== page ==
Hello from Antigua! I’ve been here for the past two nights, meeting with a friend-of-a-friend and – FINALLY – completing and sending the manuscript of my thesis research off to the publisher. It’s not published yet, of course, but this feels like an extremely concrete step to finally sloughing off the responsibilities of my master’s degree. I have edited that manuscript from my desk at the University of British Columbia; from a snowbound cabin in Vermont; from a magical circus loft in Montreal; from a Marriott hotel in Tallahassee, FL; from the Proyecto Linguistico Quetzalteco in Xela; from the Luna de Miel cafe in Antigua; and from countless other places along the road. I’ll probably be in Nicaragua by the time the reviewers’ comments come in, so El Salvador and Honduras, at least, will be free of the plague of THESIS COMMITMENTS.
I’m not sure if I can properly express how relieving this is – the prospect of being freed from my thesis. My master’s degree was an arena in which I felt profoundly inadequate. For three years, I spent the greater part of every day feeling the foundations of my self-identity crumbling away: I was revealed as an idiot, as slow, lazy and undisciplined, unable to make the intuitive leaps or master the new materials that had proved so easy for me in high school and college. A great blurred wall separated me from comprehending the material that I so desperately wanted to understand. I procrastinated. I was consumed by self-loathing. Eventually I finished my thesis and graduated, but I still consider the whole masters degree mission to be a failed one.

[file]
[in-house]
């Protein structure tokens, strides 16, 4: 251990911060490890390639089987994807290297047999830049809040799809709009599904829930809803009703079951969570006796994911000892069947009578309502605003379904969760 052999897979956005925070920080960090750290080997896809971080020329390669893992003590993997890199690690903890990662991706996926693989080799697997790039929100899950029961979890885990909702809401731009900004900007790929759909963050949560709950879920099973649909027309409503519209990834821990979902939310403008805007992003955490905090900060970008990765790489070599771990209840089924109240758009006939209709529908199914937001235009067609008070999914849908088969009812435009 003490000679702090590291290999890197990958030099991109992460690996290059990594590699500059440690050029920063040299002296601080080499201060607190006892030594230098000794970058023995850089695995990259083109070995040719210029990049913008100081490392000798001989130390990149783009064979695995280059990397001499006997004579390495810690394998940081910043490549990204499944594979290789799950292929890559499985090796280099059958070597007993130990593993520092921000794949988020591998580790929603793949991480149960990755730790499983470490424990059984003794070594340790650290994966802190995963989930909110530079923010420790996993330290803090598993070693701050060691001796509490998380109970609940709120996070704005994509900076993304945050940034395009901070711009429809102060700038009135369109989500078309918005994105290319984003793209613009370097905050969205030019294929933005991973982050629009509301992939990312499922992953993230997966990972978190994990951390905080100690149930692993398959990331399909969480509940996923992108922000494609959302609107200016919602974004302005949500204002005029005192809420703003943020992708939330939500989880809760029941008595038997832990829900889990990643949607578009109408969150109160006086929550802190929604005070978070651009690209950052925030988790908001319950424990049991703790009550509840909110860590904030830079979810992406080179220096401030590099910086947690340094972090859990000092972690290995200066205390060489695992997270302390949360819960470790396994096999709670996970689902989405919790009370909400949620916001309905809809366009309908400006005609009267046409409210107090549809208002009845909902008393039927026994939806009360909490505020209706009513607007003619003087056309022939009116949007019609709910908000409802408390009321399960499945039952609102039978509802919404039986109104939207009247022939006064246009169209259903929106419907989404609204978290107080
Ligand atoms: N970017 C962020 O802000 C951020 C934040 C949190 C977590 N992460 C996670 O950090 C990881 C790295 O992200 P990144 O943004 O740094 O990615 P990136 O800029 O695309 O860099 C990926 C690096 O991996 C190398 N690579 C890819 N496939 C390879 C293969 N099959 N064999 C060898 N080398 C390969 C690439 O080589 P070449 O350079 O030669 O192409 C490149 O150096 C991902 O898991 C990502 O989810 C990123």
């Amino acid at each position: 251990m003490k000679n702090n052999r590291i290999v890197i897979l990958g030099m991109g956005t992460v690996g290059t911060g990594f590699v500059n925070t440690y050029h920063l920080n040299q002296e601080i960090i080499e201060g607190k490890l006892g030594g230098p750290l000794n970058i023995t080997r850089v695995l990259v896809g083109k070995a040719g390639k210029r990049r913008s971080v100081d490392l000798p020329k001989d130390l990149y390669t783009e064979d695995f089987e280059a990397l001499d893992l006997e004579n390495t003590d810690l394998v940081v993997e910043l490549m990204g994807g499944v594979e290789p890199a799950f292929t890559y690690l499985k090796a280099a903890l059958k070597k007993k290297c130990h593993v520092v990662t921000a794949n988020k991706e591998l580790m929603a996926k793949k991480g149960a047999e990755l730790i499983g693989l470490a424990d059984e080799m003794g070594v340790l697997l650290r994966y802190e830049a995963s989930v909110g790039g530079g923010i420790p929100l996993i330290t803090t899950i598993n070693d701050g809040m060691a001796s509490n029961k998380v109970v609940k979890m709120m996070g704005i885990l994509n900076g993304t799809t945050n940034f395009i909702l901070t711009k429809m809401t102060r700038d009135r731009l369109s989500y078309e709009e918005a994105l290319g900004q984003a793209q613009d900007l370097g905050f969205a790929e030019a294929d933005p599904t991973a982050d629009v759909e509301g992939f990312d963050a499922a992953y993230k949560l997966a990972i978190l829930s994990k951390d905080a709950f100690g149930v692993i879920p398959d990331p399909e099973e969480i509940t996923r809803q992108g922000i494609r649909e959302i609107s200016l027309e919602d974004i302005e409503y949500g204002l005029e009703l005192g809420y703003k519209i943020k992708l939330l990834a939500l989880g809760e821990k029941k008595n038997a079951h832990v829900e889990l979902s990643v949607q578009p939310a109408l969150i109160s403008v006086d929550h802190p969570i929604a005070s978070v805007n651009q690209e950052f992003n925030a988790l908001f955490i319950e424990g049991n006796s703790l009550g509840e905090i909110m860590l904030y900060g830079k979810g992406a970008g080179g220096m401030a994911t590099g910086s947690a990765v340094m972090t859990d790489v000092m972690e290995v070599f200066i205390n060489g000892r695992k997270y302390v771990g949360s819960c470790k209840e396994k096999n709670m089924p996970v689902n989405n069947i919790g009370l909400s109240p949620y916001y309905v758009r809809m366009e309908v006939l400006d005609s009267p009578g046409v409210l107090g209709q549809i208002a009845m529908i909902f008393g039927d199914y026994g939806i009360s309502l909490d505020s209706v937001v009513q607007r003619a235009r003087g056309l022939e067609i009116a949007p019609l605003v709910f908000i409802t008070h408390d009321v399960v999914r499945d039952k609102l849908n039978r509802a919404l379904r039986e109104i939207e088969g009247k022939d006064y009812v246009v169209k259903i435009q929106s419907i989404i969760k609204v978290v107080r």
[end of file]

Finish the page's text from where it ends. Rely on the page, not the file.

Alas, and yet in return for my failure I learned many things I never planned on learning: how to travel through the wilderness of my depression and have compassion for those still inhabiting their own; how to value the parts of myself more essential than my ability to ace a standardized test; how to fail and yet carry on; how to trust my friends to know me and love me even when I am capable of neither.
Still, though. It’s nice to succeed at something. It’s nice to feel smart. And last week, for the first time in approximately 6 years, I did. Spanish school! Who knew?!
Hallelujah, and bring on the rest of Central America!
* Let’s be real, I also learned a lot about evolutionary biology, and I want to make a standard disclaimer that the UBC Zoology department was a fantastic place to be – I would never trade my three years for a different university or a different subject. “It’s not you, it’s me.” UBC Zoology is HIGHLY RECOMMENDED, and the study of evolution has been infinitely rewarding to me. All problems originate with my own mind, and possibly also with the whole academic pyramid scheme, which, ask your nearest depressed graduate student… we are legion.
Graduation dinner, Proyecto Linguistico Quetzalteco